Independently of, and in cases arising prior to, the enactment of the provision (Act of March 2, 1867, 14 Stat. 475) which became R.S. § 3224, this Court, in harmony with the rule generally followed in courts of equity, held that a suit will not lie to restrain the collection of a tax upon the sole ground of its illegality. The principal reason is that, as courts are without authority to apportion or equalize taxes or to make assessments, such suits would enable those liable for taxes in some amount to delay payment or possibly to escape their lawful burden, and so to interfere with the thwart the collection of revenues for the support of the government. And this Court likewise recognizes the rule that, in cases where complainant shows that, in addition to the illegality of an exaction in the guise of a tax, there exist special and extraordinary circumstances sufficient to bring the case within some acknowledged head of equity jurisprudence, a suit may be maintained to enjoin the collector. Dows v. Chicago, 11 Wall. 108; Hannewinkle v. Georgetown, 15 Wall. 547; State Railroad Tax Cases, 92 U.S. 575, 614. Section 3224 is declaratory of the principle first mentioned, and is to be construed as near as may be in harmony with it and the reasons upon which it rests. Cumberland Telephone & Telegraph Co. v. Kelly, 160 F. 316, 321; Baker v. Baker, 13 Cal. 87, 95. Bradley v. People, 8 Colo. 599, 604, 9 P. 783; 2 Sutherland (2d Lewis ed.) § 454. The section does not refer specifically to the rule applicable to cases involving exceptional circumstances. The general words employed are not sufficient, and it would require specific language undoubtedly disclosing that purpose to warrant the inference that Congress intended to abrogate that salutary and well established rule. This Court has given effect to § 3224 in a number of cases. Snyder v. Marks, 109 U.S. 189, 191; Dodge v. Osborn, 240 U.S. 118, 121; Dodge v. Brady, 240 U.S. 122. It has never held the rule to be absolute, but has repeatedly indicated that extraordinary and exceptional circumstances render its provisions inapplicable. Hill v. Wallace, 259 U.S. 44, 62; Dodge v. Osborn, supra, p. 121; Dodge v. Brady, supra.Cf. Graham v. Du Pont, 262 U.S. 234, 257; Brushaber v. Union Pacific R. Co., 240 U.S. 1.

This is not a case in which the injunction is sought upon the mere ground of illegality because of error in the amount of the tax. The article is not covered by the Act. A valid oleomargarine tax could by no legal possibility have been assessed against respondent, and therefore the reasons underlying § 3224 apply, if at all, with little force. LeRoy v. East Saginaw Ry. Co., 18 Mich. 233, 238-239; Kissinger v. Bean, Fed.Cas. No. 7853. Respondent commenced business after the product it proposed to make had repeatedly been determined by the Commissioner and adjudged in courts not to be oleomargarine or taxable under the Act, and upon the assurance from the Bureau that its product would not be taxed. For more than a year and a half, respondent sold its product relying that it was not subject to tax. If required to pay the tax, its loss would be seven cents per pound. Before the Commissioner’s latest ruling, respondent had made and sold so much that the tax would have amounted to more than it could pay. Petitioner acquiesced in the injunctions granted in Rhode Island and the District of Columbia, and did not assess any tax upon identical products contemporaneously being made by complainants in such suits, and directed enforcement against respondent’s entire product. Such discrimination conflicts with the principle underlying the constitutional provision directing that excises laid by Congress shall be uniform throughout the United States. It requires no elaboration of the facts found to show that the enforcement of the Act against respondent would be arbitrary and oppressive, would destroy its business, ruin it financially, and inflict loss for which it would have no remedy at law. It is clear that, by reason of the special and extraordinary facts and circumstances, § 3224 does not apply. The lower courts rightly held respondent entitled to the injunction.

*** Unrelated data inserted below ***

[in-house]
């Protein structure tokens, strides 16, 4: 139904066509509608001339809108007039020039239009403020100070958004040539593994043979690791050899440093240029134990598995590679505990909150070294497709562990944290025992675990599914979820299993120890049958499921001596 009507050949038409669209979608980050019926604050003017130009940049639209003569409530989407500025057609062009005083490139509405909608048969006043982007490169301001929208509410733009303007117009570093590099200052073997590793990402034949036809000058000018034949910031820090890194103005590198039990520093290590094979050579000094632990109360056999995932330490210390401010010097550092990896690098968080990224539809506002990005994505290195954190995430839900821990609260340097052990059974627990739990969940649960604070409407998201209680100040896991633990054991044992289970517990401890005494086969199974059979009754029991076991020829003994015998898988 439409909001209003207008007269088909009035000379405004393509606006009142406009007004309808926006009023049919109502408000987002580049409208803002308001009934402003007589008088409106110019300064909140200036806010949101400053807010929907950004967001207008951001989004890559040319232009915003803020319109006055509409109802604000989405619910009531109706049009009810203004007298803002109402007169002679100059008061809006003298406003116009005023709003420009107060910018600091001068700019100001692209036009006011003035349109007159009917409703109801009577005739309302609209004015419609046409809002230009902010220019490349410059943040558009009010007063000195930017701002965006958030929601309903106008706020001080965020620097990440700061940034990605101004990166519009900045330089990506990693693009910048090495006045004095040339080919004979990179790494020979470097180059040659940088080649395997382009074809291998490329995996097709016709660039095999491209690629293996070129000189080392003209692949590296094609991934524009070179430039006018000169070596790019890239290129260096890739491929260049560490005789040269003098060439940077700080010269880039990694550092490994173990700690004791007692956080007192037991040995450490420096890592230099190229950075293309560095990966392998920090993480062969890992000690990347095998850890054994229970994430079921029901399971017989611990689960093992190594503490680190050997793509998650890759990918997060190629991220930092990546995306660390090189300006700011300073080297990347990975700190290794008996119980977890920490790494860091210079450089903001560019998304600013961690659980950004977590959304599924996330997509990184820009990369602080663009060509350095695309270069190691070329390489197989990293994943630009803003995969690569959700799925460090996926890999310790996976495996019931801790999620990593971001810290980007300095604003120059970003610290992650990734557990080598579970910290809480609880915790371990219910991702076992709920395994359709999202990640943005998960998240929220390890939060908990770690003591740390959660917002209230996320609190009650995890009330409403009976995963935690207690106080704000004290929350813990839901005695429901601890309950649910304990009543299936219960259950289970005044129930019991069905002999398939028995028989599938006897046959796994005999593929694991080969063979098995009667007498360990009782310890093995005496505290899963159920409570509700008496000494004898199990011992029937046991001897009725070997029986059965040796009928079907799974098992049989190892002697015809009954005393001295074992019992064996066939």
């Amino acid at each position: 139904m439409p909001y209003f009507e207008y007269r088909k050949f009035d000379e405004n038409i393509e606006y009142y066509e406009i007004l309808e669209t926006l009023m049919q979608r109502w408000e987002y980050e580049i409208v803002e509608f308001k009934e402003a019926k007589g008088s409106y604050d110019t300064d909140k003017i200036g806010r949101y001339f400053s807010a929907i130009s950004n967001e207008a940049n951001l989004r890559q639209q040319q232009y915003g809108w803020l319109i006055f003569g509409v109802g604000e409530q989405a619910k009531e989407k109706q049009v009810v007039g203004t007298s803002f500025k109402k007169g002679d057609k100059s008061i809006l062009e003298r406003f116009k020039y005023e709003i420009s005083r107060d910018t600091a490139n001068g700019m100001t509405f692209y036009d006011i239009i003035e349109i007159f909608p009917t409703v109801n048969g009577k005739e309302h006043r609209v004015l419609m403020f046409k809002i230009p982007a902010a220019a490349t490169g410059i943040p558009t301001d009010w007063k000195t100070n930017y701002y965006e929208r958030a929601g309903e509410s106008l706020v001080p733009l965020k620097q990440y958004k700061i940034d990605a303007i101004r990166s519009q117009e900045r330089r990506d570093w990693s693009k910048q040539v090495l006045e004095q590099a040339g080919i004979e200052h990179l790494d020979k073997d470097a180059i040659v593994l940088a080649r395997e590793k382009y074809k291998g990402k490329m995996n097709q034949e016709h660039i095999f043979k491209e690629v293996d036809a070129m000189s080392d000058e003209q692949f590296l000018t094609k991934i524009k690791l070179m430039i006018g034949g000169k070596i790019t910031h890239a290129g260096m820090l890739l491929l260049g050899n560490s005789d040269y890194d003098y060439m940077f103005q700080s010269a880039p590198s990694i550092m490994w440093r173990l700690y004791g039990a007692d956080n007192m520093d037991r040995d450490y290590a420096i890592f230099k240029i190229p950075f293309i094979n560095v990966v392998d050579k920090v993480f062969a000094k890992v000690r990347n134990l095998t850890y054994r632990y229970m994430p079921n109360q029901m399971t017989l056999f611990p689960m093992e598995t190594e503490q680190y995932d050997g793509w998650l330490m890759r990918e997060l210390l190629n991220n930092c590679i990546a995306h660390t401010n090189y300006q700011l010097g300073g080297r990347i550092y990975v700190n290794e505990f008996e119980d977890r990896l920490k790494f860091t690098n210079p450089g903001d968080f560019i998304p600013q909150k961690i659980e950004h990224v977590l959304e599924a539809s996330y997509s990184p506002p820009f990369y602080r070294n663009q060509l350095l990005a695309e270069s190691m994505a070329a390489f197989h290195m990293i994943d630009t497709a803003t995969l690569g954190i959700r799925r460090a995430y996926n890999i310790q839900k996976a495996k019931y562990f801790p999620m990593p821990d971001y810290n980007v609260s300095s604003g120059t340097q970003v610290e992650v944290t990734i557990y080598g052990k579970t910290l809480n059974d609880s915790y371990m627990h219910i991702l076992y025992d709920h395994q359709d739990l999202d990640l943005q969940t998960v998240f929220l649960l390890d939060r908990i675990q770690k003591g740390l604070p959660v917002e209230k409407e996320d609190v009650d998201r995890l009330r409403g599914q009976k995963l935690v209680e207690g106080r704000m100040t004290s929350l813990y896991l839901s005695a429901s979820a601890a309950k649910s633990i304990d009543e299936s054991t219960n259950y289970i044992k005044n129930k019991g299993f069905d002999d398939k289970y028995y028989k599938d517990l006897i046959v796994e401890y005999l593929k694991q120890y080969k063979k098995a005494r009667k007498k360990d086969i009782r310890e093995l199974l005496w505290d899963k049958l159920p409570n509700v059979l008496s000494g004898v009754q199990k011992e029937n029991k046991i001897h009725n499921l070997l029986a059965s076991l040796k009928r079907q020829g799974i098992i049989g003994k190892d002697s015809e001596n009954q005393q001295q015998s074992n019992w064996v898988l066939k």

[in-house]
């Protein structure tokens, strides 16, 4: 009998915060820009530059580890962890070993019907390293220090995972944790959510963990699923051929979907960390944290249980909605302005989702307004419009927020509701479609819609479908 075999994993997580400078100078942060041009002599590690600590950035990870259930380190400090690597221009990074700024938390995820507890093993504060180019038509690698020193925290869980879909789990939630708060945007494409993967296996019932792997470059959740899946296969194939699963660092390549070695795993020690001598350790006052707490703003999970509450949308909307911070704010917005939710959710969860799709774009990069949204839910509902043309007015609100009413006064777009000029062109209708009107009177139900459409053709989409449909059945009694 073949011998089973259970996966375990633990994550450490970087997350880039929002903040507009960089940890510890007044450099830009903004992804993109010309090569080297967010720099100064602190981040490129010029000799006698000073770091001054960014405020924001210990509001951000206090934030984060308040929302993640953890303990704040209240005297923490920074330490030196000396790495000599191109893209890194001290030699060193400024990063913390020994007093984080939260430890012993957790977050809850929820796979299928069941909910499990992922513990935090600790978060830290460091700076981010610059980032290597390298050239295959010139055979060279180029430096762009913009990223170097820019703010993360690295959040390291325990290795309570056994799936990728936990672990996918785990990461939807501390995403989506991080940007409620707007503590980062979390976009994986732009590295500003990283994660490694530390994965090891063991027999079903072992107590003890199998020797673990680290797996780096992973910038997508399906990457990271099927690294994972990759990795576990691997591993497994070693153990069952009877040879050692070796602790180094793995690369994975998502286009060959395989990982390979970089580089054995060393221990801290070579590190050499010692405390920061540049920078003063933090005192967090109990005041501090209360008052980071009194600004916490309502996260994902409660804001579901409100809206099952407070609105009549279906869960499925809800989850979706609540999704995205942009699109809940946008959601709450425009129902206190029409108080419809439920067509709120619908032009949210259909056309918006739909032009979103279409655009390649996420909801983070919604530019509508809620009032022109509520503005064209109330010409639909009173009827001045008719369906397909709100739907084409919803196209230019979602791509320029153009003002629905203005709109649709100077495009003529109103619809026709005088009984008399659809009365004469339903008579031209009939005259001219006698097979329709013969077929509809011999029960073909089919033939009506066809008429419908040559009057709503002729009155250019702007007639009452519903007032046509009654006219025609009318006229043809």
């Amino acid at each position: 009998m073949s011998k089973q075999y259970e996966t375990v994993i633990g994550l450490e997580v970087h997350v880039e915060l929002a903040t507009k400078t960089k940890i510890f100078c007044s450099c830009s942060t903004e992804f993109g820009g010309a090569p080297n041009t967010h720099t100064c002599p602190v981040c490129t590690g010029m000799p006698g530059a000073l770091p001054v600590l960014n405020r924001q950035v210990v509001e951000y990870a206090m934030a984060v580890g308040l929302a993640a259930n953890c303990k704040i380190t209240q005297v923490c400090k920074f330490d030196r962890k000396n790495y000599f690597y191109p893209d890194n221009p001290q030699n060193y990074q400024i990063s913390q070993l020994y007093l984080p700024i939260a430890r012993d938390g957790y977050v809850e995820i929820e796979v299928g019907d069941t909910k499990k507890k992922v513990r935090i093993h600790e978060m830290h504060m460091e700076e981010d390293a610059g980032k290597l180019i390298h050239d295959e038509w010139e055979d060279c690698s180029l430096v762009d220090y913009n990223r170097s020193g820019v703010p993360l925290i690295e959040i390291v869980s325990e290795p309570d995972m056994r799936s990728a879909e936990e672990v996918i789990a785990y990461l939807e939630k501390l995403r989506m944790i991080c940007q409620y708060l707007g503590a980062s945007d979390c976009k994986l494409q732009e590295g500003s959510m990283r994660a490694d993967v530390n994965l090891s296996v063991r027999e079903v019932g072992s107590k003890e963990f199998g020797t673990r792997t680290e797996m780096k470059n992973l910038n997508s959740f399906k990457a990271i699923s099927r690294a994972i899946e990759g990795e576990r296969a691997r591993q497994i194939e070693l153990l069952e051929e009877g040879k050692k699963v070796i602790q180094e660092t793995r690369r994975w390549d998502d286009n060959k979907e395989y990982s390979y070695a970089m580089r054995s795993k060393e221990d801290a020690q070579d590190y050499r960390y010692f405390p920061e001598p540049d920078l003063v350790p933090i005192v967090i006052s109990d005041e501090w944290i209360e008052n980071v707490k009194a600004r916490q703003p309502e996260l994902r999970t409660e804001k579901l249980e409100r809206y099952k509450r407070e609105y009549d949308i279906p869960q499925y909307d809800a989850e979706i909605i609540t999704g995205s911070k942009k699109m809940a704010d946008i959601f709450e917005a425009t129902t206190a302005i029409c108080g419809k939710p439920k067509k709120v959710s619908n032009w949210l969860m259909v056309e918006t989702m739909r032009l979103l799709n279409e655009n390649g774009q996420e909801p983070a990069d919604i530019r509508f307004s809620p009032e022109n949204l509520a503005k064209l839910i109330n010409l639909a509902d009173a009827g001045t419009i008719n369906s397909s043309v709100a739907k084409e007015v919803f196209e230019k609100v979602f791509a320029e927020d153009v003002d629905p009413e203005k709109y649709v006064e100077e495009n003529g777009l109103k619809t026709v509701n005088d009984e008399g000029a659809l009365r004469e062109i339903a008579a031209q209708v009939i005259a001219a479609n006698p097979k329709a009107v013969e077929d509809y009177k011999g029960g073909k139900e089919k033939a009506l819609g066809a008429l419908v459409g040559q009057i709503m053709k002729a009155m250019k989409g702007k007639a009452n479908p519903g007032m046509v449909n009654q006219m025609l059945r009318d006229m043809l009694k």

No. 252

This case was decided in the Circuit Court of Appeals at the same time as No. 251, 49 F.2d 79, presents the same question, and is governed by the foregoing opinion.

Decrees affirmed.

*Together with No. 252, Rose, Collector of Internal Revenue v. Standard Nut Margarine Company of Florida.


Sec. 2. That, for the purposes of this Act, certain manufactured substances, certain extracts, and certain mixtures and compounds, including such mixtures and compounds with butter, shall be known and designated as "oleomargarine," namely: all substances heretofore known as oleomargarine, oleo, oleomargarine oil, butterine, lardine, suine, and neutral; all mixtures and compounds of oleomargarine, oleo, oleomargarine oil, butterine, lardine, suine, and neutral; all lard extracts and tallow extracts, and all mixtures and compounds of tallow, beet fat, suet, lard, lard oil, fish oil or fish fat, vegetable oil, annatto, and other coloring matter, intestinal fat, and offal fat -- if (1) made in imitation or semblance of butter, or [when so made] (2) calculated or intended to be sold as butter or for butter, or (3) churned, emulsified, or mixed in cream, milk, water, or other liquid, and containing moisture in excess of 1 percentum or common salt. . . .


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Chicago: Butler, "Butler, J., Lead Opinion," Miller v. Standard Nut Margarine Co., 284 U.S. 498 (1932) in 284 U.S. 498 284 U.S. 503–Joint_284 U.S. 511. Original Sources, accessed July 24, 2024,

MLA: Butler. "Butler, J., Lead Opinion." Miller v. Standard Nut Margarine Co., 284 U.S. 498 (1932), in 284 U.S. 498, pp. 284 U.S. 503–Joint_284 U.S. 511. Original Sources. 24 Jul. 2024.

Harvard: Butler, 'Butler, J., Lead Opinion' in Miller v. Standard Nut Margarine Co., 284 U.S. 498 (1932). cited in 1932, 284 U.S. 498, pp.284 U.S. 503–Joint_284 U.S. 511. Original Sources, retrieved 24 July 2024, from